Occupy Wallstreet has dominated the national media since its inception back in September, but the movement felt easy to ignore within the confines of Claremont. The 5-C’s didn’t become a huge, vocal force in the fight like U.C. Berkeley did. There was no Occupy Claremont with police intervention and violent arrests. While the Berkeley students protested rising public education costs and simultaneous state budget cuts, most of Claremont went along their normal routines. Back in November, The Student Life reported on two Pitzer students who had been arrested at Occupy L.A., and I heard a few scattered accounts of students going in to LA for the afternoon to participate and observe, but the majority seemed unaffected by Occupy LA.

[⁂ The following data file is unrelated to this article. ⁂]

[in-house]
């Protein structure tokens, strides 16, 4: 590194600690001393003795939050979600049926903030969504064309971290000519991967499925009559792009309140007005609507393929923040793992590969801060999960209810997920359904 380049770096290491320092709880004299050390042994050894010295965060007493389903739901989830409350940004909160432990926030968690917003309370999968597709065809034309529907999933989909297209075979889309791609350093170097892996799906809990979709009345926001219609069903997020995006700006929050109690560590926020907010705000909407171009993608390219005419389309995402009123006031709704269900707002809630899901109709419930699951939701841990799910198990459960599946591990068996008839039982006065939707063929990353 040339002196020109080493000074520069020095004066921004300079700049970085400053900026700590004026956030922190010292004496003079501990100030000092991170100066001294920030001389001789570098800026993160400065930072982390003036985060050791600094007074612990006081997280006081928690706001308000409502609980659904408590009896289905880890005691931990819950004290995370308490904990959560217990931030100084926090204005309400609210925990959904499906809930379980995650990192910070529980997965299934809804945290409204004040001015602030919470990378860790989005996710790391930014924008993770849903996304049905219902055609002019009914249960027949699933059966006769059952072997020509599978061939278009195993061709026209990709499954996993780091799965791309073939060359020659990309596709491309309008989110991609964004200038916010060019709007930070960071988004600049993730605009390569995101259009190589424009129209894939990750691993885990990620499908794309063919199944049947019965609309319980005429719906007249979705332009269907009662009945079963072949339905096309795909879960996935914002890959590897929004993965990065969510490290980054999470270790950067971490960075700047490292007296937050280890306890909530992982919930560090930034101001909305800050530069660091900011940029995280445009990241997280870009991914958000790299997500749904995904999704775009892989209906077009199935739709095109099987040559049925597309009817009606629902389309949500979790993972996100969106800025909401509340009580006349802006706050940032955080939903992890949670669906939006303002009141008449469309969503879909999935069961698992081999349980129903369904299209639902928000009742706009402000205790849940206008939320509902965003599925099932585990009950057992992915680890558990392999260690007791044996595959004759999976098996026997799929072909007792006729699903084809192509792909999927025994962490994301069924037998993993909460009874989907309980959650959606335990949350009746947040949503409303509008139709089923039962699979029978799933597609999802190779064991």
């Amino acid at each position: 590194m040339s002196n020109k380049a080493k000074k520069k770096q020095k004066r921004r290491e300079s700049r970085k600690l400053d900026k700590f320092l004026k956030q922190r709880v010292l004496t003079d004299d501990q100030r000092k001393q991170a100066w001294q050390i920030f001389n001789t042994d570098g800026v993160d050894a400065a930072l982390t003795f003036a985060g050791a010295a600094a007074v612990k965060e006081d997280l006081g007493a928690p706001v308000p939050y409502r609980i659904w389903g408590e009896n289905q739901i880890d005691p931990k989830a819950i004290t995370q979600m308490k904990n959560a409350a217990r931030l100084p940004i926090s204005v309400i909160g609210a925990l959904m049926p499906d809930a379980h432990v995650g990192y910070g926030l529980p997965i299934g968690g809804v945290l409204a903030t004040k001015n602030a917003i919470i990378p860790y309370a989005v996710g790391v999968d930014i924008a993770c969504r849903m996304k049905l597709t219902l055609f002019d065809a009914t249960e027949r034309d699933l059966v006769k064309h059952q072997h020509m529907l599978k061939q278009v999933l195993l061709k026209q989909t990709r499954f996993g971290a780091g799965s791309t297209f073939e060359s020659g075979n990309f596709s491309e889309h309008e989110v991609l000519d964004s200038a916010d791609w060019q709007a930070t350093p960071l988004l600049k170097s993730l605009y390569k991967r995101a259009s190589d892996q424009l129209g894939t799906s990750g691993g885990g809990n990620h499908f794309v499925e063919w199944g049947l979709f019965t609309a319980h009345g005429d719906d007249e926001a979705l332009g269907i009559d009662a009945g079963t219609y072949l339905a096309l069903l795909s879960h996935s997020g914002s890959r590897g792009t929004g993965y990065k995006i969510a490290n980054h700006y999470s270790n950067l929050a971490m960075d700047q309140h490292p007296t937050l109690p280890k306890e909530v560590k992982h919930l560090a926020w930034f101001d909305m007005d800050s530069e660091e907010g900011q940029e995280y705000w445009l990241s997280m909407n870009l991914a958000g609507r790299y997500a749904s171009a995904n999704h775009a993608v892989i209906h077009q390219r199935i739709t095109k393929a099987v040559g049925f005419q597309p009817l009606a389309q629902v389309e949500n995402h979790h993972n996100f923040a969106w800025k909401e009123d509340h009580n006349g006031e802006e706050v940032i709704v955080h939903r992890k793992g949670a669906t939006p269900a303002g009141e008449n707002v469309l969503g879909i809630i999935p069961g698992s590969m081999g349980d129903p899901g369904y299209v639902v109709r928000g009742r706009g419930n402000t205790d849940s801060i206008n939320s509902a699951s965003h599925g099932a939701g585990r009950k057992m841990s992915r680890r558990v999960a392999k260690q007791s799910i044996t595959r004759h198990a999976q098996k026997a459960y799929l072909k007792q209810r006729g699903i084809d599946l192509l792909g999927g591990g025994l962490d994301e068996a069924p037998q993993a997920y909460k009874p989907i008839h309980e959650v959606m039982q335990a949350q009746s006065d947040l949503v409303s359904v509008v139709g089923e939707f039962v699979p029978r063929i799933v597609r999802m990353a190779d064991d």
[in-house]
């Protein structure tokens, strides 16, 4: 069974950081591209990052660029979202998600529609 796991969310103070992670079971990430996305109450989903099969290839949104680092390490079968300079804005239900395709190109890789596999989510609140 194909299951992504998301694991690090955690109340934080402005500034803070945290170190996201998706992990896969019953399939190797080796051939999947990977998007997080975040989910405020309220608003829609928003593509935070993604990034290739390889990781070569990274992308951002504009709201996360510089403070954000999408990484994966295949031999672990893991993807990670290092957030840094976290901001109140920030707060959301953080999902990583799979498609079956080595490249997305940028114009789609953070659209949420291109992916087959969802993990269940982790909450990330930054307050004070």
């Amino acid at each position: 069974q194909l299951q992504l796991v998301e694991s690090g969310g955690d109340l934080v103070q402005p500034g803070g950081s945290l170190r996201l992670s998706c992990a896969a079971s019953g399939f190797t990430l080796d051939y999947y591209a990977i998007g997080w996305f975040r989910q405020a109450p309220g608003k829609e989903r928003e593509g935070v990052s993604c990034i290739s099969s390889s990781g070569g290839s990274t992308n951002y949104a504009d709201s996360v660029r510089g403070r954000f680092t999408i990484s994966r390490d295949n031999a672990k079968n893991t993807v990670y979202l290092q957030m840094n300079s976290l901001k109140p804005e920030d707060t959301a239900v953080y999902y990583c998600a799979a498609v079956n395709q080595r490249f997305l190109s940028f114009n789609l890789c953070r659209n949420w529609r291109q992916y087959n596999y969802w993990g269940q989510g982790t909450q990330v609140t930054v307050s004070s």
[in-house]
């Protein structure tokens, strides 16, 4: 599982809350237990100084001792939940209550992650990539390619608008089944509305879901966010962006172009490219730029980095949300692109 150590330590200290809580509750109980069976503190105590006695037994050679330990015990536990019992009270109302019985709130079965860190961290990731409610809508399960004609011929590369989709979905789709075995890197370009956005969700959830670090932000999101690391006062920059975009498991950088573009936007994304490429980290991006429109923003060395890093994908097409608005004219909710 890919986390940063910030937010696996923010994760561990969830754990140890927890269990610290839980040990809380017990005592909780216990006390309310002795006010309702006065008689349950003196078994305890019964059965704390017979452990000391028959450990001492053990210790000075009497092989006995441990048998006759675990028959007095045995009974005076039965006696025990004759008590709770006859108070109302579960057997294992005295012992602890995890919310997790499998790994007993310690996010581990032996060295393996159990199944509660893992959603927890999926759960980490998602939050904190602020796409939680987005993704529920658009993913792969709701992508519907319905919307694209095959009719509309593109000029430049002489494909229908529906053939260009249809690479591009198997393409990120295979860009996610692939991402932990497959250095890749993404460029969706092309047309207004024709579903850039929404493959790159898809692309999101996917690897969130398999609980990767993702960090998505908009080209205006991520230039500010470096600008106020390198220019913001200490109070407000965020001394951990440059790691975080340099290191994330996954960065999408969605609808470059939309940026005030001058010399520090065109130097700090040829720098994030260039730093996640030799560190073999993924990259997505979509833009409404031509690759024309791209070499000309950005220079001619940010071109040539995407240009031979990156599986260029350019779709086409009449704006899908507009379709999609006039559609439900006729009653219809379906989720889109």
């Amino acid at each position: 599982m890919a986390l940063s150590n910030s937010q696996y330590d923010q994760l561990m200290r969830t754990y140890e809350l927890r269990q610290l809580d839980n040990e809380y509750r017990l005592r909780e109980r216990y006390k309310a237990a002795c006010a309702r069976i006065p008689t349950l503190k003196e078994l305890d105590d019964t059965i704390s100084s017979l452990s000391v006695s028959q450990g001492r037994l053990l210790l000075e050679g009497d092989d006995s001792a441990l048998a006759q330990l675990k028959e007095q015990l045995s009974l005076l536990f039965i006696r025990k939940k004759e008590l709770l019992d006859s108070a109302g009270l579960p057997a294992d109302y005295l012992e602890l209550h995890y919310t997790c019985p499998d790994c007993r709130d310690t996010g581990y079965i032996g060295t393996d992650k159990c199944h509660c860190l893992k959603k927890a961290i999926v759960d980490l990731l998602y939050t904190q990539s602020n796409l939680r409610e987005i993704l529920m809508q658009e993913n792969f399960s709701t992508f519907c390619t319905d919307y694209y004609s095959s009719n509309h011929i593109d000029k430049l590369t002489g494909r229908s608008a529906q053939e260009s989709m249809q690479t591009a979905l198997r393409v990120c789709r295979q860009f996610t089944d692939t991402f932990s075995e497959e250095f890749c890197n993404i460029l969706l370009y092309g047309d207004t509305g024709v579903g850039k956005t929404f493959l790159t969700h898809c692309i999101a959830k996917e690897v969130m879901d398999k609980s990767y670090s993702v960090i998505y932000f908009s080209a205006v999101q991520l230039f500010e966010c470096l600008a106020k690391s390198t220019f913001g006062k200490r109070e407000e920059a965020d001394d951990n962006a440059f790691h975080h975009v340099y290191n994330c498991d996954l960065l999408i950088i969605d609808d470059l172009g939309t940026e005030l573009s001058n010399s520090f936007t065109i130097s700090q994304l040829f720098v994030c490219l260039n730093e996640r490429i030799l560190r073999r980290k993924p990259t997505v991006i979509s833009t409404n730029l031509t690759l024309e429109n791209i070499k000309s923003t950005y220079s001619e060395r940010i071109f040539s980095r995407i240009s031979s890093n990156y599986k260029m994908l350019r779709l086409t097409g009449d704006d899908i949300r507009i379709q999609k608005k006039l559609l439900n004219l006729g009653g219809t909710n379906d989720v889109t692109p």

Moreover, I’ve had a difficult time placing myself within the movement. Our class discussion on the 1% touched on where we fit in, but it’s still unclear. Why is there no middle ground between excessive wealth and extreme property? What about the top 10 %? Or even 20%? Considering private colleges and universities in America costs upwards of $50,000 a year, a family making $130,000/year would have depleted their bank account if they sent two children to college. According to the online chart, that income would place them in roughly the top 19% in Seattle, top 4% in Flint, Michigan, and top 16% in Dallas, Texas. Where do they fit in among the movement? Someone in class referenced a Jon Stewart episode that featured Stewart going to the movement and seeing all of these well dressed students on their shiny macbook pros “fighting for the movement.” I tried to find the link on google, but I could only come up with a clip from a November 2011 episode making fun the of class divide at Zucotti park in New York where Stewart made fun of the sharp divide of the “yuppies” and the “ghetto,” both participating at Occupy. Reading the tumblr “We are the 1%, We stand with the 99%” highlights the confusing emotions many people feel whose parents money helped them be where they are today.